20 years ago the Izembek Refuge in Alaska had a average Dec temp was 27.3 F. This years Dec average was 30.8F. Why leave a sanctuary with a tremendous eel grass supply unless you have to.
    The notion that how many brant you count on 1 arbitrary day, at a limited arbitrary location, will give you an accurate idea of the overall condition, and the real number of brant we have is flawed.

    Unfortunately it was decided by the FWS not to have the Spring Arctic field count because of Covid protocol...... and this is all Mr Spragens has in his tool box to make season/bag decisions with.
  5. WYtransplant

    WYtransplant Elite Refuge Member

    Dec 6, 2006
    Allyn, WA
    Many People who are on the WA Brant group in this forum way more knowledgeable then me but from my research decline is a complex problem and is not just a local WA Survey issue they have a lot of data to show total #s are declining from 90s...

    I found this article very interesting on old school methods vice Ariel and differences.

    They do have historical data on nesting and surveys and on ground Bio observations showing a Historical decline. Nesting ground changes is a big one, and then decline in Eel grass (primary feed source) which I have seen contributed to shell fish company's water treatment methods increase in water temps and a few other factors as well is causing change in distribution areas of Brant due to eel grass density so Ariel surveys should be covering more ground to get accurate total #s but no one wants to pay for it and now COVID impacting local survey as well..
    john4wdh likes this.
  6. saltdux

    saltdux Elite Refuge Member

    Sep 15, 2001
    Olympic Peninsula, Washington
    Good question, and the points raised above are spot-on. "Death by a thousand cuts" as they say... brant numbers have been in a continual decline for many decades. Habitat loss, climate change, development, etc. Like sea ducks and other marine species they are dependent upon very specific food sources and wintering/ breeding areas. Unlike many other goose species brant do not "adapt" to other food sources or locales very well. They prefer a particular marine habitat and specifically eelgrass. Eelgrass beds have died off, been removed or developed upon on both coasts. In addition, brant just aren't moving down the West Coast as they once were....migration patterns altered by milder temps in Izembek/ AK is keeping many of the wintering brant up north. The Salish Sea is fortunate to still have some remaining intact eelgrass beds in areas. Bays and Estuaries to our south--Oregon, California has lost most of their habitat and are seeing even fewer brant on traditional wintering grounds.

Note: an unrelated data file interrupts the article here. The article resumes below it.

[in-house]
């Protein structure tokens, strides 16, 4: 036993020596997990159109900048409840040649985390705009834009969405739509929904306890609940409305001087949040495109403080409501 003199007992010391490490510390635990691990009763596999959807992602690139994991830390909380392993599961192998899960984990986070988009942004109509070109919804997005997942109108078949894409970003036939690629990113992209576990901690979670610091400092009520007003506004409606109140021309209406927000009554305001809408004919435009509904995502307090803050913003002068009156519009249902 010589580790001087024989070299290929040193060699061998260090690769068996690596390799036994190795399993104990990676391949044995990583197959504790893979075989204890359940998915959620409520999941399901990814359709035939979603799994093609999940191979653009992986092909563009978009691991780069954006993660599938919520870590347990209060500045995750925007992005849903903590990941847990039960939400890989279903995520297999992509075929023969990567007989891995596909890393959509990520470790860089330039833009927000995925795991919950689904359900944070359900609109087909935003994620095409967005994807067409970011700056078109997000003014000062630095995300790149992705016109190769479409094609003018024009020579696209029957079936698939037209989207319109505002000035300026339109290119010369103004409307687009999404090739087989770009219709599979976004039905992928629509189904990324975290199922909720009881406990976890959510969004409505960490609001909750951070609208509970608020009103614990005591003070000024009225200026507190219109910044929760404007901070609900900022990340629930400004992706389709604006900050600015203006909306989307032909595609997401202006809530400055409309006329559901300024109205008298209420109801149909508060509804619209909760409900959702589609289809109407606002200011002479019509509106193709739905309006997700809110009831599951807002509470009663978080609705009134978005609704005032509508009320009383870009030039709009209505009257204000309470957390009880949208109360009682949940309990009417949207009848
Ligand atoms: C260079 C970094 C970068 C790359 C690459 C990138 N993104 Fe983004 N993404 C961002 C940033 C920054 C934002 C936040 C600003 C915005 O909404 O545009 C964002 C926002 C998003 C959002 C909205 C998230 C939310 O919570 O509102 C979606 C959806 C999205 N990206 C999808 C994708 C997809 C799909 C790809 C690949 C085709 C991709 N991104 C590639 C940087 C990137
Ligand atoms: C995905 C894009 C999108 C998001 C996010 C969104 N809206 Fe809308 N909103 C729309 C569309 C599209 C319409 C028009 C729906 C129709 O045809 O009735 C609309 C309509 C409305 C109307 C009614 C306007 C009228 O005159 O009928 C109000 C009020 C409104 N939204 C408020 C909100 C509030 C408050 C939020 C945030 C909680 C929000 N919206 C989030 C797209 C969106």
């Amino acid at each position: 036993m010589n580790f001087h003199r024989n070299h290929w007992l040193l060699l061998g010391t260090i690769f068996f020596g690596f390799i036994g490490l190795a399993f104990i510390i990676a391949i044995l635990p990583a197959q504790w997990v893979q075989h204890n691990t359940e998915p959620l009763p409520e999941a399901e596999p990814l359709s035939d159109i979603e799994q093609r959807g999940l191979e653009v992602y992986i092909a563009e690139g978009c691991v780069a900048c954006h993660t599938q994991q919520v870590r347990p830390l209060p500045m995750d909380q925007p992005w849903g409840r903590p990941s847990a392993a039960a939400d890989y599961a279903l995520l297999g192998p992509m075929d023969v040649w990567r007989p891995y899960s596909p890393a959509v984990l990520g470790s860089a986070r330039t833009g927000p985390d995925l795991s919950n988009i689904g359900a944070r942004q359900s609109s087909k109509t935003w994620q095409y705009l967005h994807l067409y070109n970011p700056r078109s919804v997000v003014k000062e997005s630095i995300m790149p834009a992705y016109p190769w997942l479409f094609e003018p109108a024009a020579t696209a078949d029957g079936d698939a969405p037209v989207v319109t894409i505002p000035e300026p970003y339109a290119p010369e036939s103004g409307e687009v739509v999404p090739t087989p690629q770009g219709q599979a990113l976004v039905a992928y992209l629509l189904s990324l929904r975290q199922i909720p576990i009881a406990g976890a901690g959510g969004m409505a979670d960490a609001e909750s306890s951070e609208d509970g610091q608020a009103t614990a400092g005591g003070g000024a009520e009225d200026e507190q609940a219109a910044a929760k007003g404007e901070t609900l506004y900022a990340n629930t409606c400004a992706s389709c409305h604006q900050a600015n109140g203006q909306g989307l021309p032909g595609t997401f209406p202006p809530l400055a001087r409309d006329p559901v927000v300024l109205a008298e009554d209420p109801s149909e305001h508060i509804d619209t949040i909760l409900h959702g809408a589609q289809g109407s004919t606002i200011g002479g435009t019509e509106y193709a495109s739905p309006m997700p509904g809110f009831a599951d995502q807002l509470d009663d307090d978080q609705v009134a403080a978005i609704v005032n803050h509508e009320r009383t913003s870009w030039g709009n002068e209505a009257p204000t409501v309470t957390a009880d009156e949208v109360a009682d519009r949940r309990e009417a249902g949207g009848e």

As a sidenote...We have different wintering brant in WA--Pacific Black brant and Western High Arctic / Grey Bellied brant-- and that impacts management decisions. This complicates our WA brant seasons as the WHA's breed & winter in very specific areas thus more susceptible to overharvest during hunting seasons.The black brant we encounter come from more widespread breeding areas. Many of those February black brant we see in WA are actually birds migrating back up the Pacific Coast from Mexico and areas south on their way through WA/Canada BC coastal areas on their way up to AK breeding grounds.
    Last edited: Jan 14, 2021